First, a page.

Every weapon was brought to bear against the armada. The deep space communication lasers on Crossbar Five were turned towards the stars as an invisible burning lance. Its city sized computer banks were reprogrammed to act as fire control and to run battle simulations. Cruise missiles the size of 747's packed with tungsten golf balls were hurled from Seven Gates' gravitational slingshot. Nuclear pumped gamma ray lasers twinkled like fireflies in the night sky, a silent choir that sang with the primordial light of the cosmic expansion. Yet still, they approached. Every meter to Seven Gates duly paid by measure of metallic plasma and organic ash.

Surely when they came, the FTL suppression field would be shut off, and the survivors of Seven Gates would flee to the far corners of the galaxy.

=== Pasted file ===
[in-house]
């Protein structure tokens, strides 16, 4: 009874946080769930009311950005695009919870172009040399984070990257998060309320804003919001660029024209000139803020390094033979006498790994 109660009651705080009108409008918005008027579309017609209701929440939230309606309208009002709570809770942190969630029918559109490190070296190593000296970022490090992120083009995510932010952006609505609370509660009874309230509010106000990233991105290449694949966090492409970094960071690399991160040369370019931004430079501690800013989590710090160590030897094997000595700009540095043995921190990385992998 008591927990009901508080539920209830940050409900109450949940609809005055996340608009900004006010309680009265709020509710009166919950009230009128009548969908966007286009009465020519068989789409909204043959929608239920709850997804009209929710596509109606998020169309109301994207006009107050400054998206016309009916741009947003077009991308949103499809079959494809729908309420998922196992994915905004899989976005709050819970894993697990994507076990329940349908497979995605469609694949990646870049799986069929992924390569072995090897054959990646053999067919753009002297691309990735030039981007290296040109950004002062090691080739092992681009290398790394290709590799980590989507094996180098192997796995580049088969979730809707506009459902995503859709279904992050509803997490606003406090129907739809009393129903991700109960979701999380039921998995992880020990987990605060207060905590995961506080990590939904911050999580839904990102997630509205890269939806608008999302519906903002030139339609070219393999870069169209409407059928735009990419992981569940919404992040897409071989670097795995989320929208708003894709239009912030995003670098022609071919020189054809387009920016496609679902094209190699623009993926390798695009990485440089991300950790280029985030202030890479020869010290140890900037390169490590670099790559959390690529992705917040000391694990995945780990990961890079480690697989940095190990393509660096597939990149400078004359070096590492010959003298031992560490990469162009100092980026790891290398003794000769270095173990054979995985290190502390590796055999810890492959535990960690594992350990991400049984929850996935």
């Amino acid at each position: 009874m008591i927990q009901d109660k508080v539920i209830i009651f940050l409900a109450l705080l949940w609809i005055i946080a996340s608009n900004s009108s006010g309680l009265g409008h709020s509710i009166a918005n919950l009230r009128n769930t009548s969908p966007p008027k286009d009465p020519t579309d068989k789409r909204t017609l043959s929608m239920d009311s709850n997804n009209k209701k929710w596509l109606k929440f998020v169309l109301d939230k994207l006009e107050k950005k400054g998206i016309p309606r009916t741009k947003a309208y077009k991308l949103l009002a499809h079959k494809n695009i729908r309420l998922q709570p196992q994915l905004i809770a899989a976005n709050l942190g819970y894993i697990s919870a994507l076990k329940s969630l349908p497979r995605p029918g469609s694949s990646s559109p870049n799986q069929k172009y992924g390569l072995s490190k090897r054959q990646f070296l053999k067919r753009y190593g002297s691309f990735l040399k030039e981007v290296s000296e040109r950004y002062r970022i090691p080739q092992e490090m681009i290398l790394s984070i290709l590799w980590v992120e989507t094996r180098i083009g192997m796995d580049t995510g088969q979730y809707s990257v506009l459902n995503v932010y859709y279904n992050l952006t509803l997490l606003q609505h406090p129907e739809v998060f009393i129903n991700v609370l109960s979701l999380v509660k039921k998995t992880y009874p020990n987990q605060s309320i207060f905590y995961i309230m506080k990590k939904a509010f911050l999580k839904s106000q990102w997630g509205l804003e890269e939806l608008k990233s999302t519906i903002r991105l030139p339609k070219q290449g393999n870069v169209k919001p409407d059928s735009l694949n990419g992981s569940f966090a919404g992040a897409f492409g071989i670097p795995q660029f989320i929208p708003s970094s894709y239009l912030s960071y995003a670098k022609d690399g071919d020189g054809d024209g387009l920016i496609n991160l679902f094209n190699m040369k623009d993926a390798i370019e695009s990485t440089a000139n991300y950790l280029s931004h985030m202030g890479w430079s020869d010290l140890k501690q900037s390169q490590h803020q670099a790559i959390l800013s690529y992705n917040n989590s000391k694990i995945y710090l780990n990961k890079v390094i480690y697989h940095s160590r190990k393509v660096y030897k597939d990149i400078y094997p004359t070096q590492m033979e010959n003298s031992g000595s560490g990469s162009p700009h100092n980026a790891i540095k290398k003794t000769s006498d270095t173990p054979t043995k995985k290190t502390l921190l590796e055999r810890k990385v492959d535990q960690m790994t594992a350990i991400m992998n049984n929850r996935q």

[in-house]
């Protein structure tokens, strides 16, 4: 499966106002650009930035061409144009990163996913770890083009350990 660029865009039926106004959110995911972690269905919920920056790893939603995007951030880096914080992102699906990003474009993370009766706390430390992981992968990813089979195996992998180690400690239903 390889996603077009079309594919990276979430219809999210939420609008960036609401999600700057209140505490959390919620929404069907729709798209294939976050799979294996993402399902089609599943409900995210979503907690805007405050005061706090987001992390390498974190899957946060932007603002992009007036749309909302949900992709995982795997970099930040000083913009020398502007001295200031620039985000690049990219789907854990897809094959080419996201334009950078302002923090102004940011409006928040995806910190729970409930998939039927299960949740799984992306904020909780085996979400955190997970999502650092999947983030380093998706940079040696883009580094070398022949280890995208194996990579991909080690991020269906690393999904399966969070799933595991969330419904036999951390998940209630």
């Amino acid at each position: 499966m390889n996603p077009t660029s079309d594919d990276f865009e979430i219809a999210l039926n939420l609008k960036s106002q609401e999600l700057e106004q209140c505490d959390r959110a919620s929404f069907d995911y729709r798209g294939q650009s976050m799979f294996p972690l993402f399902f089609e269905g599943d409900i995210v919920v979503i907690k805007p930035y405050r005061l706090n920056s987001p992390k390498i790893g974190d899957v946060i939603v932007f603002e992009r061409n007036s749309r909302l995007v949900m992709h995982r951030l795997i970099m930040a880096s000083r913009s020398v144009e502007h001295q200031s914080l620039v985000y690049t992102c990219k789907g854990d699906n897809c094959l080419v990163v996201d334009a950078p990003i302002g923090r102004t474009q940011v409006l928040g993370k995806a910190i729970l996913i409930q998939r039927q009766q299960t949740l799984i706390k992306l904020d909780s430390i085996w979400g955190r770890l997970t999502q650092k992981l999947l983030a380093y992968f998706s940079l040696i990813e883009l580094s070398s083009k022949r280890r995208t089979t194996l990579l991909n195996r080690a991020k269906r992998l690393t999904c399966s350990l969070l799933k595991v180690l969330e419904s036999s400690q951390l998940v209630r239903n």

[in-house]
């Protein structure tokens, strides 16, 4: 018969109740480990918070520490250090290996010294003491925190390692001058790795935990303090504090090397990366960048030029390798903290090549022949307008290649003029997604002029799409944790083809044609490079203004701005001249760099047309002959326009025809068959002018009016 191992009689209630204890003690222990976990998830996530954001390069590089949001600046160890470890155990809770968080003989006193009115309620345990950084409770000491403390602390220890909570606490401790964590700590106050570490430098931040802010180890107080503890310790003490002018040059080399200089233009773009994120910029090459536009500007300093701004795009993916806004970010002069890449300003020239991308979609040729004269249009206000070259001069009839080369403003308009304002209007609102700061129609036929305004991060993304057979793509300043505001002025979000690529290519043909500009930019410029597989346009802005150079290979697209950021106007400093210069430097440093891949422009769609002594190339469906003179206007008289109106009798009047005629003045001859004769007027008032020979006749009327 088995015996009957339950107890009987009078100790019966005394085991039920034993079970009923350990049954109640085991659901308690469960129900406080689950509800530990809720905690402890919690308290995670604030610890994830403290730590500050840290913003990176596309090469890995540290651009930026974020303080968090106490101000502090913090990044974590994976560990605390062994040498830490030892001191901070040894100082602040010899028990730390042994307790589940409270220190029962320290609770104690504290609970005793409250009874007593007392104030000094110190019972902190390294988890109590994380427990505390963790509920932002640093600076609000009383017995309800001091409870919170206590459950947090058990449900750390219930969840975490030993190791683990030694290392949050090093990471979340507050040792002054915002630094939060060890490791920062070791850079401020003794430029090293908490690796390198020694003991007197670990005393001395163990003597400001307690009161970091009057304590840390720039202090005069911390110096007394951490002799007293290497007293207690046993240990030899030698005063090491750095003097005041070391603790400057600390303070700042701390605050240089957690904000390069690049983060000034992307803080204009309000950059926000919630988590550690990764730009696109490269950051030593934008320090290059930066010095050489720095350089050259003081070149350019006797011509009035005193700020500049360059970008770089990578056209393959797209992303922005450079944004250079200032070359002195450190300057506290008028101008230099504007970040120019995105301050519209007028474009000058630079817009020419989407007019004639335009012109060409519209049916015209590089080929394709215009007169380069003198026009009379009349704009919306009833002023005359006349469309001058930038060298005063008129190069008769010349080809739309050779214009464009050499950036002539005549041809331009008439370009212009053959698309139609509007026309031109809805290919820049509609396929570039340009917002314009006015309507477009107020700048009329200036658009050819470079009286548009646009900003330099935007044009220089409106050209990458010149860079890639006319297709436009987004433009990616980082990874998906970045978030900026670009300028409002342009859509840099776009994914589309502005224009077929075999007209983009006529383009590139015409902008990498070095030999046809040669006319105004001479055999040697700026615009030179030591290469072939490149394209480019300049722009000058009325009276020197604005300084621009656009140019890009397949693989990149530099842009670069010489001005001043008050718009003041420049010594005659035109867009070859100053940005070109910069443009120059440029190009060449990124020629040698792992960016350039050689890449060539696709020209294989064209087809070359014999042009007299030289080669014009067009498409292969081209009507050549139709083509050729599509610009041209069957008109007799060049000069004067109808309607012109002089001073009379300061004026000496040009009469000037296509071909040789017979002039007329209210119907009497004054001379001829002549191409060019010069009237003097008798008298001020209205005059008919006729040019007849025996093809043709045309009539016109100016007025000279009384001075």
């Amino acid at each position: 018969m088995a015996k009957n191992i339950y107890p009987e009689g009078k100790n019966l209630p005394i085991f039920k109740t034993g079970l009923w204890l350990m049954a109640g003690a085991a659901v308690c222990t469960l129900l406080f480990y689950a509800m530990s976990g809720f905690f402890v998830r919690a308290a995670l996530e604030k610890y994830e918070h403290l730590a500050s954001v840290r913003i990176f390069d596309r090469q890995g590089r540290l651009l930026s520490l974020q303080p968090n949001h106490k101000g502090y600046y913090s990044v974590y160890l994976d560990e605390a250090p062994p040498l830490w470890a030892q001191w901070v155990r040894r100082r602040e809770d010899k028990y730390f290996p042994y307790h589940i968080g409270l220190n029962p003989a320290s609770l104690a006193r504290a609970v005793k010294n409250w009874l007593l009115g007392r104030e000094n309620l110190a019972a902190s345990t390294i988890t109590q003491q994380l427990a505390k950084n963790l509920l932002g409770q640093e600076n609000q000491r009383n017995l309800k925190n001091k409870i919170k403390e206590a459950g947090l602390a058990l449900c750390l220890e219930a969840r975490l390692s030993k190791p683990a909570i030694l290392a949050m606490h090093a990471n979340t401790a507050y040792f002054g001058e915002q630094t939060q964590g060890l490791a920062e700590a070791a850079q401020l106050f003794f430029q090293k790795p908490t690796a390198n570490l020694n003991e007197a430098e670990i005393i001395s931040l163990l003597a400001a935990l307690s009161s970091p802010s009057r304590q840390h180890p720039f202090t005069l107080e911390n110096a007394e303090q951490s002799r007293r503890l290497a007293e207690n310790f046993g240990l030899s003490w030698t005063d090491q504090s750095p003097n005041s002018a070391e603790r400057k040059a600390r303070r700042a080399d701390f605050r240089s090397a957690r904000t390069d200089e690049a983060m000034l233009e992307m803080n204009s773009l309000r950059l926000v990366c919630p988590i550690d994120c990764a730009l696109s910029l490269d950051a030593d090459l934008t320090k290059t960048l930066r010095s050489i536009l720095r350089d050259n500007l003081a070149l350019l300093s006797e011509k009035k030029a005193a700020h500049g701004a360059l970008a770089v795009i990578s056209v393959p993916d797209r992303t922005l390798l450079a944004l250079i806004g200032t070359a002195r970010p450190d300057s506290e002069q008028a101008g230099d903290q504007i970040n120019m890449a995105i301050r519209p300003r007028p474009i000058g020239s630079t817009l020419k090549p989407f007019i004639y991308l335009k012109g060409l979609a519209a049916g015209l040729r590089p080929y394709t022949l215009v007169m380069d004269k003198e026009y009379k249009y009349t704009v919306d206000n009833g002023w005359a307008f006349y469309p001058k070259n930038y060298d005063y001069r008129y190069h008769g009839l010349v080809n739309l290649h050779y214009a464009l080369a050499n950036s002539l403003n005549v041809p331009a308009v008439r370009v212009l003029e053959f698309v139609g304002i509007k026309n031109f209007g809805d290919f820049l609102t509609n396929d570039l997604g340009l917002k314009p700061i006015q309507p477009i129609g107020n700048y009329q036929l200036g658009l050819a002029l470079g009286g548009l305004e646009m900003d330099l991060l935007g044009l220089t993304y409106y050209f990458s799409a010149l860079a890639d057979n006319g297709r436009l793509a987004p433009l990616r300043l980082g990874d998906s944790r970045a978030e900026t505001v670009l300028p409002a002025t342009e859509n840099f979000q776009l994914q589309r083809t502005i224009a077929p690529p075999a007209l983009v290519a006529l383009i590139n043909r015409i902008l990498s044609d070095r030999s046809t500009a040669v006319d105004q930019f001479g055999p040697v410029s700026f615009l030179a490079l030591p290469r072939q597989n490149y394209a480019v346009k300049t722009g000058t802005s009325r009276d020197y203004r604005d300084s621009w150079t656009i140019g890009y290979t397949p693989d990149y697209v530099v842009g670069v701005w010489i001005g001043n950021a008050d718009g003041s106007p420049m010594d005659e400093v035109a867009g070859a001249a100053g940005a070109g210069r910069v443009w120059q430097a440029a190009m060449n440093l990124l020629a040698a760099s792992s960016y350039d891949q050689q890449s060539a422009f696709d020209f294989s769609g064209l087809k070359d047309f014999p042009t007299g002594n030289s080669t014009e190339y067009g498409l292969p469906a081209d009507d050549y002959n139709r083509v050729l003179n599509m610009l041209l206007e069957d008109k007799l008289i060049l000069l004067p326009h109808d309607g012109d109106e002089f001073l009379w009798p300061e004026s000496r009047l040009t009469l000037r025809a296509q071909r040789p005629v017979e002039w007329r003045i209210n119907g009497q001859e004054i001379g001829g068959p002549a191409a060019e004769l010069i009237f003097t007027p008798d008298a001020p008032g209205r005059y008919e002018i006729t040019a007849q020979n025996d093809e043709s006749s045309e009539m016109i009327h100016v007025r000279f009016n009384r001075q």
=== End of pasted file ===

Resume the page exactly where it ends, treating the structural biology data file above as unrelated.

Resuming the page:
However, keeping the enemy armada trapped within sublight space for another month was a vital component in a far more important operation. Trapping the bulk of their fleet to buy time for retaliation.

Surely, this was the bulk of their fleet.

The armada was upon them. However, there was one trick they held up their sleeve. One card held stubbornly within their hand. The signal was given, and all remaining ships made haste to lunar orbit.

The Sledge was waiting.

Ships of all sizes filed into the superstructure. From the smallest singleship to the Prominence class dreadnoughts that safely stowed away millions of refugees each. Farewells were sent to those left to fortify Seven Gates, those settled within bunkers carved from the very bedrock. The surface may burn and the oceans may boil, but reinforcements would surely arrive before the stone fortresses were breached.

Crossbar Five burned as it's crew raced towards the Sledge. Its secrets would die with the station, a promise guaranteed by those who adamantly insisted upon staying until every cipher was null and every equipment rack eviscerated by plasma torch.

As the last ship docked, and hypervelocity slugs pinged against the outer hull, the Sledge engaged its engine.